Structural characterization and comparison of RGD cell-adhesion recognition sites engineered into streptavidin.Le Trong, I., McDevitt, T.C., Nelson, K.E., Stayton, P.S., Stenkamp, R.E.
(2003) Acta Crystallogr.,Sect.D 59: 828-834
- PubMed: 12777798
- Primary Citation of Related Structures:
- PubMed Abstract:
The RGD (arginine-glycine-aspartic acid) sequence is found in several important extracellular matrix proteins and serves as an adhesion ligand for members of the integrin family of cell-surface receptors. This sequence and flanking residues from fibr ...
The RGD (arginine-glycine-aspartic acid) sequence is found in several important extracellular matrix proteins and serves as an adhesion ligand for members of the integrin family of cell-surface receptors. This sequence and flanking residues from fibronectin or osteopontin have been engineered into an accessible surface loop of streptavidin to create two new streptavidin variants (FN-SA or OPN-SA, respectively) that bind cells through the alpha(v)beta(3) and/or alpha(5)beta(1) integrin receptors. Their crystal structures confirm the design and construction of the mutants and provide evidence about the conformational dynamics of the RGD loops. The loops in the isomorphous crystal structures are involved in crystal-packing interactions and this stabilizes their structures. Even so, the loop in OPN-SA is slightly disordered and two of the residues are not seen in difference electron-density maps. Comparison with other experimentally determined structures of RGD loops in cell-adhesion molecules shows that these loops occupy a large subset of conformational space. This is consistent with the view that RGD loops, at least those involved in cell adhesion, sample a number of structures dynamically, a few of which display high affinity for appropriate receptors.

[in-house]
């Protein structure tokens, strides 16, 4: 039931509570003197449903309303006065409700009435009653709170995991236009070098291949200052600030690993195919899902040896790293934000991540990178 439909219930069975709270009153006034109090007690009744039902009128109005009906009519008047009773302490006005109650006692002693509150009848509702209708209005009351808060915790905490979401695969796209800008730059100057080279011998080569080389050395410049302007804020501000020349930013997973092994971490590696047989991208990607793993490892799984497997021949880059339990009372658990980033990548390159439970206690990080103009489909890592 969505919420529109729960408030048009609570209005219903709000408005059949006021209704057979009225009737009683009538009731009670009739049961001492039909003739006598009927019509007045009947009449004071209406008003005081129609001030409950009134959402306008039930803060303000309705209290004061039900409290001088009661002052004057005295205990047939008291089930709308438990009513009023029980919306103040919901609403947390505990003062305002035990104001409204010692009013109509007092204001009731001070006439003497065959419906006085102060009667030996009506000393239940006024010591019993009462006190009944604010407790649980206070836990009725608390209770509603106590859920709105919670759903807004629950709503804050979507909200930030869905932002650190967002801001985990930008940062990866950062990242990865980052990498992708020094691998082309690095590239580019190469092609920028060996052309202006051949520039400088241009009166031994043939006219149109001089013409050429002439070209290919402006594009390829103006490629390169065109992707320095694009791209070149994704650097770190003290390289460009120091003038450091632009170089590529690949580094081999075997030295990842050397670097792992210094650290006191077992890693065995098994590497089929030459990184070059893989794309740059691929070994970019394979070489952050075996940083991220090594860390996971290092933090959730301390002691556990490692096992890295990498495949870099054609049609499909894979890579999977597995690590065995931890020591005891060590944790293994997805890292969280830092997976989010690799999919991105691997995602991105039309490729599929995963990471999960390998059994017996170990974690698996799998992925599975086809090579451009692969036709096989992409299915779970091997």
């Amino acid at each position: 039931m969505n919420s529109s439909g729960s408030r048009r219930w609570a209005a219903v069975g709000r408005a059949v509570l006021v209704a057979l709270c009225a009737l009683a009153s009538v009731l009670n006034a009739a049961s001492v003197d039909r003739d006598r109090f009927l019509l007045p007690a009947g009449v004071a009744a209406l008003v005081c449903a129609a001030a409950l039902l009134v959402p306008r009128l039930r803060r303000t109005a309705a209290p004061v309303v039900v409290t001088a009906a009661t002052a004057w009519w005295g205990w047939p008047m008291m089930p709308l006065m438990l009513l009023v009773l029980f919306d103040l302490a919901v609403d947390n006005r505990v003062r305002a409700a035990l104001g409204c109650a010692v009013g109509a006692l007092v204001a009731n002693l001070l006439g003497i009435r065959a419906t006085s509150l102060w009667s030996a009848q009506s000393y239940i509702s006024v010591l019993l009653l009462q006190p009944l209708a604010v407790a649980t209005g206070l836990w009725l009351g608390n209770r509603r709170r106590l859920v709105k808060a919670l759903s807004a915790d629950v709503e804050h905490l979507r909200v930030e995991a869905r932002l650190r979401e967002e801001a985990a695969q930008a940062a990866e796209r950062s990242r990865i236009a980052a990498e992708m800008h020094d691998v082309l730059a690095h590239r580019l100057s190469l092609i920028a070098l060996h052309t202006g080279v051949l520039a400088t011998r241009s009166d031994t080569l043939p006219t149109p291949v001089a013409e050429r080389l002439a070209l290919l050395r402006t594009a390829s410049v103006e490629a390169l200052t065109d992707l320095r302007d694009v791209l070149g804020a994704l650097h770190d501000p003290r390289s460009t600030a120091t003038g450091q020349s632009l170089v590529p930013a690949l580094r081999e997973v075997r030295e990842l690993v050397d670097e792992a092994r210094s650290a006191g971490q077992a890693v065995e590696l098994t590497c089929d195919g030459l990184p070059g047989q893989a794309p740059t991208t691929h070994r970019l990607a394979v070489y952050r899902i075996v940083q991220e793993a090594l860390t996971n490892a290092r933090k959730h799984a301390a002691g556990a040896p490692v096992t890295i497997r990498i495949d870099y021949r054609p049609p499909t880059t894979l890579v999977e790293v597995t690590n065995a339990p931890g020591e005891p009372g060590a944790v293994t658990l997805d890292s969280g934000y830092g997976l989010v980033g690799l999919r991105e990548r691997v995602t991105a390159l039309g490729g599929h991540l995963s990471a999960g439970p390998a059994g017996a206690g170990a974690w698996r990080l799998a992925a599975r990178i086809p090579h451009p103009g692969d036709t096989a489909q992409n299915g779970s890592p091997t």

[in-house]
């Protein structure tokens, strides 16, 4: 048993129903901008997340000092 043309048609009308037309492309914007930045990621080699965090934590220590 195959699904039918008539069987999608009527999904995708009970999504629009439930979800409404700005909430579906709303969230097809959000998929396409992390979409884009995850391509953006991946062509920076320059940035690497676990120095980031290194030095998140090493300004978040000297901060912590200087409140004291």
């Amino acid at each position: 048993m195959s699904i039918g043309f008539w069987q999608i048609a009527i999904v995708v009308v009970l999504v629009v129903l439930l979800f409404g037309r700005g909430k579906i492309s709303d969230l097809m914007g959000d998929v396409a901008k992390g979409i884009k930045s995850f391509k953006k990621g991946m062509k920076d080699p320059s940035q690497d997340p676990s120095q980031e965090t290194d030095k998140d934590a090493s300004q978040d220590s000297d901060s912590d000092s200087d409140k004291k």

Department of Biological Structure, Biomolecular Structure Center, University of Washington, Seattle, WA 98195, USA.